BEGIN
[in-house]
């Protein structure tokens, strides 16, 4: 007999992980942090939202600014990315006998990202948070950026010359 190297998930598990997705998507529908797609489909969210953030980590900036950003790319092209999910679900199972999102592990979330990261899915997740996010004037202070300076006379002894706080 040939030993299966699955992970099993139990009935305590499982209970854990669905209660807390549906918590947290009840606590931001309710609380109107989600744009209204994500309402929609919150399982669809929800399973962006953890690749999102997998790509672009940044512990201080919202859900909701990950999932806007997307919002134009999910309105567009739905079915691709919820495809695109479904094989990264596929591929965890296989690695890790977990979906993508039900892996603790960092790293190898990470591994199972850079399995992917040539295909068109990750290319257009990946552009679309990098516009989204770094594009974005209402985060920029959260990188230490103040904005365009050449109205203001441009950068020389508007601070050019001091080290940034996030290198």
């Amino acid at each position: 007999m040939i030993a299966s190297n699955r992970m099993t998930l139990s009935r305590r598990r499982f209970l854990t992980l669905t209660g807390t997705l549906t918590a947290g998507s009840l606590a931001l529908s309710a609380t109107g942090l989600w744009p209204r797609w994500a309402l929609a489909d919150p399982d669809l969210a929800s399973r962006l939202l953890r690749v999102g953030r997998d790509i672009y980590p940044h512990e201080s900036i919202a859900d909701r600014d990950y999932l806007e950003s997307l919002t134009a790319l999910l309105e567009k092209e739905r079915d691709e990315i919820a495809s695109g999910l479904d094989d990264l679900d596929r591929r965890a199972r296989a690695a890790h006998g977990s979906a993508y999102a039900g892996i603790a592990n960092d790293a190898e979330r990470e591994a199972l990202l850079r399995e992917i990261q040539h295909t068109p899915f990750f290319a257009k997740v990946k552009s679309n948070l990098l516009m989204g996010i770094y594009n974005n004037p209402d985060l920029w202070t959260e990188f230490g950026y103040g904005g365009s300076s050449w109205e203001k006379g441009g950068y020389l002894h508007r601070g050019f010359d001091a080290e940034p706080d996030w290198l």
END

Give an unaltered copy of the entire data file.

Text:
[in-house]
């Protein structure tokens, strides 16, 4: 007999992980942090939202600014990315006998990202948070950026010359 190297998930598990997705998507529908797609489909969210953030980590900036950003790319092209999910679900199972999102592990979330990261899915997740996010004037202070300076006379002894706080 040939030993299966699955992970099993139990009935305590499982209970854990669905209660807390549906918590947290009840606590931001309710609380109107989600744009209204994500309402929609919150399982669809929800399973962006953890690749999102997998790509672009940044512990201080919202859900909701990950999932806007997307919002134009999910309105567009739905079915691709919820495809695109479904094989990264596929591929965890296989690695890790977990979906993508039900892996603790960092790293190898990470591994199972850079399995992917040539295909068109990750290319257009990946552009679309990098516009989204770094594009974005209402985060920029959260990188230490103040904005365009050449109205203001441009950068020389508007601070050019001091080290940034996030290198």
């Amino acid at each position: 007999m040939i030993a299966s190297n699955r992970m099993t998930l139990s009935r305590r598990r499982f209970l854990t992980l669905t209660g807390t997705l549906t918590a947290g998507s009840l606590a931001l529908s309710a609380t109107g942090l989600w744009p209204r797609w994500a309402l929609a489909d919150p399982d669809l969210a929800s399973r962006l939202l953890r690749v999102g953030r997998d790509i672009y980590p940044h512990e201080s900036i919202a859900d909701r600014d990950y999932l806007e950003s997307l919002t134009a790319l999910l309105e567009k092209e739905r079915d691709e990315i919820a495809s695109g999910l479904d094989d990264l679900d596929r591929r965890a199972r296989a690695a890790h006998g977990s979906a993508y999102a039900g892996i603790a592990n960092d790293a190898e979330r990470e591994a199972l990202l850079r399995e992917i990261q040539h295909t068109p899915f990750f290319a257009k997740v990946k552009s679309n948070l990098l516009m989204g996010i770094y594009n974005n004037p209402d985060l920029w202070t959260e990188f230490g950026y103040g904005g365009s300076s050449w109205e203001k006379g441009g950068y020389l002894h508007r601070g050019f010359d001091a080290e940034p706080d996030w290198l």